My introduction to the painter Alice Neel was a screen print that hung on the living room wall of my grandparents’ home in Woodstock, N.Y. — a provocative portrait of Neel’s pouting granddaughter lounging on a striped chair. That portrait then moved within my family, to Minneapolis, San Francisco and, finally, to my apartment on the Upper West Side of Manhattan — down the street from where Neel painted and lived — where it now hangs on my wall.
I discovered last weekend, when I saw Neel’s stunning retrospective at the Metropolitan Museum of Art, that the same striped chair has appeared in many of her paintings. The many portraits in the exhibition, “Alice Neel: People Come First,” were of Neel’s friends and lovers, or of well-known artists, activists, critics, scholars — including many radicals my grandmother admired, among them Mike Gold, an author and activist, and Linda Nochlin, a celebrated feminist art historian.
I became curious about Neel’s subjects and learned about their lives from their obituaries in The New York Times. Below is a sampling.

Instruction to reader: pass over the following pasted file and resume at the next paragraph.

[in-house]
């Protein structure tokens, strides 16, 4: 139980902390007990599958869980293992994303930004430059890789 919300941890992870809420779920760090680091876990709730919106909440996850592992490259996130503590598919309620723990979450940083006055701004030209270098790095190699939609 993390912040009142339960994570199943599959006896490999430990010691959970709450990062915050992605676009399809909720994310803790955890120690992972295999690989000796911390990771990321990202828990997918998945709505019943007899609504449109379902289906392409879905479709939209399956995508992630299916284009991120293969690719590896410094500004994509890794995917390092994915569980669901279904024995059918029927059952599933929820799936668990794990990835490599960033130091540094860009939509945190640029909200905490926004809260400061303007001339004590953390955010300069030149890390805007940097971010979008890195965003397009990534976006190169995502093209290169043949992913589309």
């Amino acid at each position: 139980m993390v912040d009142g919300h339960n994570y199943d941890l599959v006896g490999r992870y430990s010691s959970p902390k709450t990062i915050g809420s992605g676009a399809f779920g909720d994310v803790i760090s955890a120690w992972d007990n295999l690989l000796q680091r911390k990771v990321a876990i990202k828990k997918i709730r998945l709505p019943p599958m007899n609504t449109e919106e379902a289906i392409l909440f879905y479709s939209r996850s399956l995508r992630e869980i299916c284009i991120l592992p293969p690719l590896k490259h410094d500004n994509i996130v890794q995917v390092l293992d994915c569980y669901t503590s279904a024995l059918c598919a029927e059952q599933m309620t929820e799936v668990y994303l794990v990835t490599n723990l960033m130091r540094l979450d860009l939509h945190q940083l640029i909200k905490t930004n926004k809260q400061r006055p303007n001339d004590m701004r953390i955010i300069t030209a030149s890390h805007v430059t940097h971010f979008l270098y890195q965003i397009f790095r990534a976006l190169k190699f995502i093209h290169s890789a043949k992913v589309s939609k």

Jackie Curtis, Performer Who Worked With Warhol
Jackie Curtis was a playwright, director and performer who acted in Andy Warhol films like “Bad” (1977), a comedy about a hairdresser who runs an electrolysis parlor in her home, and the 1971 satire “Women in Revolt.” He also wrote screenplays for Warhol, including “Flesh” (1968), about a hustler working on the streets of New York City.
He began to write plays in the late 1960s, and often took the lead female role in them.
Andy Warhol, Pop Artist and Cultural Icon
Andy Warhol’s paintings and prints of presidents, movie stars and soup cans made him one of the most famous artists in the world.
Neel’s portrait of him, “nude from the waist up, revealing his scars and the surgical corset he wore after he was shot by Valerie Solanas,” as Phoebe Hoban wrote in the introduction to “Alice Neel: The Art of Not Sitting Pretty” (2010), demonstrates the collaborative exchange Neel had with her subjects.
James Farmer was a principal founder of the Congress of Racial Equality and the last survivor of the “Big Four” who shaped the civil rights struggle in the United States in the mid-1950s and ’60s.
His main colleagues in the civil rights movement were the Rev. Dr. Martin Luther King Jr., Whitney Young of the National Urban League and Roy Wilkins of the N.A.A.C.P.
Linda Nochlin, Feminist Art Historian